Scotch Whisky Association - Scotch Whisky Tourism Gives Massive Boost To Economy - 7th July, 2011

Right blend for scotch as new whisky law comes into force - 23th November 2009Scotch Whisky distilleries and visitor centres give a much-needed boost to the economy, the job market and bring growing numbers of international tourists to Scotland, according to a survey published today.

The Scotch Whisky and Tourism report commissioned by the Scotch Whisky Association (SWA) from 4-consulting also identified the “distillery effect” which sees tourism and cultural clusters forming in production areas. Scotch Whisky export growth is encouraging new tourists from countries which are discovering a taste for Scotch to come to Scotland. Such visitors tend to spend more while visiting Scotland.

The report reveals that visitor centres and distilleries add £30.4 million in value to the economy and provide 640 jobs – direct and indirect. The global impact of Scotch Whisky tourism is clear as nine out of ten (86.1%) distillery visitors last year came from outside Scotland, with nearly two thirds (62.3%) from outside the UK.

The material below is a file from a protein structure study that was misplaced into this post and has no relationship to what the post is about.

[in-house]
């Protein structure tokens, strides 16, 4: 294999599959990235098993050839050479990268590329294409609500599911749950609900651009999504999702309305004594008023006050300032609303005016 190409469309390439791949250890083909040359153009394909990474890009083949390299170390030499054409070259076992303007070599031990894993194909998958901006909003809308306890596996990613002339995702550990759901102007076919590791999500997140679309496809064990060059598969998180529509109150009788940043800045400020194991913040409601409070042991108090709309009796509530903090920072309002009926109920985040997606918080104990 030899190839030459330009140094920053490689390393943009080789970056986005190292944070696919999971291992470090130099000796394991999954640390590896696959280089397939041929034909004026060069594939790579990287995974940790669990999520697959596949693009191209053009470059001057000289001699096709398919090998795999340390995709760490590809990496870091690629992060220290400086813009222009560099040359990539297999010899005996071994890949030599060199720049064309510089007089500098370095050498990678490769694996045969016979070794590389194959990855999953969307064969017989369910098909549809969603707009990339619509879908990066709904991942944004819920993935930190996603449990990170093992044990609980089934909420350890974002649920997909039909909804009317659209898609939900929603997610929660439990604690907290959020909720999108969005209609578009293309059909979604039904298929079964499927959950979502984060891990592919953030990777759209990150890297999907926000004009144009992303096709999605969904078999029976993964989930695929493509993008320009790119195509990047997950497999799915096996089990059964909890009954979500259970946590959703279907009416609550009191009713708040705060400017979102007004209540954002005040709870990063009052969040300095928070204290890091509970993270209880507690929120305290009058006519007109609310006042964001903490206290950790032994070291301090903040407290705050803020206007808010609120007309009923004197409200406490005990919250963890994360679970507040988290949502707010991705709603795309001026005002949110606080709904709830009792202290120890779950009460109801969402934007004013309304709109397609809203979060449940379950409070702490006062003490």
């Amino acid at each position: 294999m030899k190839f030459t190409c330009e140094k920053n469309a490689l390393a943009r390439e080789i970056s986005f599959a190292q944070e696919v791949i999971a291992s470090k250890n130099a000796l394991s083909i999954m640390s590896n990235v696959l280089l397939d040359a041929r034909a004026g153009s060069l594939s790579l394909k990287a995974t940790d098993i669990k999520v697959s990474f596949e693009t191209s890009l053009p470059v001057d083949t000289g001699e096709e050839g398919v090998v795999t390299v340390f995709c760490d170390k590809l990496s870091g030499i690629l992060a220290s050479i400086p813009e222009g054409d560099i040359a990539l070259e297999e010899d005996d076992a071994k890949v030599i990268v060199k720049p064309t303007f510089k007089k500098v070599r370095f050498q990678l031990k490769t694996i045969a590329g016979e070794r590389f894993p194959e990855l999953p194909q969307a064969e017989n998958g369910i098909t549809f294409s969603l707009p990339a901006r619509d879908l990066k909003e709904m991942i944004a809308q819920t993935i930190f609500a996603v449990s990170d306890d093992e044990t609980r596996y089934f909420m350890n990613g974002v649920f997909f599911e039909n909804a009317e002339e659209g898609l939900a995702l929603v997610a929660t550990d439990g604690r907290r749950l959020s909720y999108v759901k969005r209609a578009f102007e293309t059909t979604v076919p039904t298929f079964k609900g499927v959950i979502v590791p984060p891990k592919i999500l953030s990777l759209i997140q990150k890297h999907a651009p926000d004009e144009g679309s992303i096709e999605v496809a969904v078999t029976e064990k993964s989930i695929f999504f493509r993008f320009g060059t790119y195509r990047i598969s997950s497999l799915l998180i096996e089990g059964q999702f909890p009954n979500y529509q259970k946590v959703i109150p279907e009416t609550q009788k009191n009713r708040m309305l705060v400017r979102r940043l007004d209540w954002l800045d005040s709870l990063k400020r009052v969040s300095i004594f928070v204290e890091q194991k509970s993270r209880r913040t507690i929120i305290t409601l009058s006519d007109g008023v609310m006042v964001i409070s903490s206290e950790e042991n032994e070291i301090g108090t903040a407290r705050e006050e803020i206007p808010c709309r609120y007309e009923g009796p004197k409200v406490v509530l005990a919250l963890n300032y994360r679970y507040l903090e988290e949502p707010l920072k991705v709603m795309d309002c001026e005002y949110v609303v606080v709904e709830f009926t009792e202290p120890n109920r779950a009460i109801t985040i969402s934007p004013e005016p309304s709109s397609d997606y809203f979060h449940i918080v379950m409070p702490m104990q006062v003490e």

Campbell Evans, SWA Director of Government and Consumer Affairs, said: “Scotch Whisky and tourism can be seen as the perfect blend and complement one another. Our survey shows the scale of the economic impact of Scotch Whisky and how exports can help drive up tourism. Spending by tourists, and the jobs created as a result, is injecting new money into the Scottish economy.”

To maximise the link between Scotch Whisky and tourism, the industry, hospitality sector and public agencies created the Scotch Whisky Embassy network in 2003. Comprising 90 hotels, golf courses, bars and restaurants which meet specific quality criteria, the network added £43.2m to the economy and created almost 1,400 jobs. Embassy network members received just under 10.4m visits last year, with 43% coming from outside Scotland.

The wider economic impact of Scotch Whisky tourism is clear from analysing the source of tourists and its relationship to Scotch Whisky exports. For example, China represents one of the fastest growing tourist markets for Scotland and Whisky was the Scottish produce most commonly cited among potential Chinese tourists.

On average, every £100 million of Scotch Whisky exports are associated with £20.6m of direct tourism spending. With Scotch Whisky exports of more than £3bn, it is estimated that the industry is associated with around £640m of direct tourism. After accounting for multiplier effects, the overall impact it likely to exceed £1 billion each year.

Mr Evans said: “We’ve found countries which are the biggest export markets for Scotch Whisky tend to spend more on tourism in Scotland. At the same time, in countries where the number of tourists to Scotland increases we see a willingness to pay more for a bottle of Scotch Whisky. Scotch Whisky is an important part of Scottish culture and identity and has a wide role to play in attracting overseas tourism.”

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